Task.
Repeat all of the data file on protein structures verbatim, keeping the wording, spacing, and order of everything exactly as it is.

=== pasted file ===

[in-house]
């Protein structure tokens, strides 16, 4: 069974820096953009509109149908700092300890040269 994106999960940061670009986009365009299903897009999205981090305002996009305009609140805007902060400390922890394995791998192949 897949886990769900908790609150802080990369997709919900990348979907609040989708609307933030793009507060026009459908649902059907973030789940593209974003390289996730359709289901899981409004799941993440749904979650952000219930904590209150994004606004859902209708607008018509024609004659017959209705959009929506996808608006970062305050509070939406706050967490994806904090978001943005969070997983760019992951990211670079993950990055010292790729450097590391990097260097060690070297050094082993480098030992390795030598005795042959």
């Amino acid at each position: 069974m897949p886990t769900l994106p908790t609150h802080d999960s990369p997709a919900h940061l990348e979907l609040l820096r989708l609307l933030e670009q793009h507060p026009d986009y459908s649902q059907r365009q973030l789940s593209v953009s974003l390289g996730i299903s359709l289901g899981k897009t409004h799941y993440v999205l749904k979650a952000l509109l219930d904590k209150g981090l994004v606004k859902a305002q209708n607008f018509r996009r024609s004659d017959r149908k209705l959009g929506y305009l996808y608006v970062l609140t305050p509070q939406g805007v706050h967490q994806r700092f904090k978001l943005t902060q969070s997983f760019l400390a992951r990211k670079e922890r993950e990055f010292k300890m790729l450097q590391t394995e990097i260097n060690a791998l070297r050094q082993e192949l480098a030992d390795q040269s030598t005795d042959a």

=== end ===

[in-house]
């Protein structure tokens, strides 16, 4: 069974820096953009509109149908700092300890040269 994106999960940061670009986009365009299903897009999205981090305002996009305009609140805007902060400390922890394995791998192949 897949886990769900908790609150802080990369997709919900990348979907609040989708609307933030793009507060026009459908649902059907973030789940593209974003390289996730359709289901899981409004799941993440749904979650952000219930904590209150994004606004859902209708607008018509024609004659017959209705959009929506996808608006970062305050509070939406706050967490994806904090978001943005969070997983760019992951990211670079993950990055010292790729450097590391990097260097060690070297050094082993480098030992390795030598005795042959």
């Amino acid at each position: 069974m897949p886990t769900l994106p908790t609150h802080d999960s990369p997709a919900h940061l990348e979907l609040l820096r989708l609307l933030e670009q793009h507060p026009d986009y459908s649902q059907r365009q973030l789940s593209v953009s974003l390289g996730i299903s359709l289901g899981k897009t409004h799941y993440v999205l749904k979650a952000l509109l219930d904590k209150g981090l994004v606004k859902a305002q209708n607008f018509r996009r024609s004659d017959r149908k209705l959009g929506y305009l996808y608006v970062l609140t305050p509070q939406g805007v706050h967490q994806r700092f904090k978001l943005t902060q969070s997983f760019l400390a992951r990211k670079e922890r993950e990055f010292k300890m790729l450097q590391t394995e990097i260097n060690a791998l070297r050094q082993e192949l480098a030992d390795q040269s030598t005795d042959a």